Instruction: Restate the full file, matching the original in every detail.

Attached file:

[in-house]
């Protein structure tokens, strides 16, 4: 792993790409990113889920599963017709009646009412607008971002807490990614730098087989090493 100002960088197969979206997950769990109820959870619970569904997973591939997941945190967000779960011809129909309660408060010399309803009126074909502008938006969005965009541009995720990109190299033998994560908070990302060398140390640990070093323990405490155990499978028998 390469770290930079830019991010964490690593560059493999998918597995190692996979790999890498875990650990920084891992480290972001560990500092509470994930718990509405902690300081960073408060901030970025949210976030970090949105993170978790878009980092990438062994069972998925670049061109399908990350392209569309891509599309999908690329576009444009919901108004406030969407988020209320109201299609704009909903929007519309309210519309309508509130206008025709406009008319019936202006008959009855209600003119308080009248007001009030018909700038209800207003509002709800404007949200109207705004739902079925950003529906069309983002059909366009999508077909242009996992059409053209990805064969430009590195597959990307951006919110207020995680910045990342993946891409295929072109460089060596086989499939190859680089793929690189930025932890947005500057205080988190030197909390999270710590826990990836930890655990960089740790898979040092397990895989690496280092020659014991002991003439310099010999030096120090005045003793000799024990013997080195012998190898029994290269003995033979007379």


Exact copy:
[in-house]
């Protein structure tokens, strides 16, 4: 792993790409990113889920599963017709009646009412607008971002807490990614730098087989090493 100002960088197969979206997950769990109820959870619970569904997973591939997941945190967000779960011809129909309660408060010399309803009126074909502008938006969005965009541009995720990109190299033998994560908070990302060398140390640990070093323990405490155990499978028998 390469770290930079830019991010964490690593560059493999998918597995190692996979790999890498875990650990920084891992480290972001560990500092509470994930718990509405902690300081960073408060901030970025949210976030970090949105993170978790878009980092990438062994069972998925670049061109399908990350392209569309891509599309999908690329576009444009919901108004406030969407988020209320109201299609704009909903929007519309309210519309309508509130206008025709406009008319019936202006008959009855209600003119308080009248007001009030018909700038209800207003509002709800404007949200109207705004739902079925950003529906069309983002059909366009999508077909242009996992059409053209990805064969430009590195597959990307951006919110207020995680910045990342993946891409295929072109460089060596086989499939190859680089793929690189930025932890947005500057205080988190030197909390999270710590826990990836930890655990960089740790898979040092397990895989690496280092020659014991002991003439310099010999030096120090005045003793000799024990013997080195012998190898029994290269003995033979007379």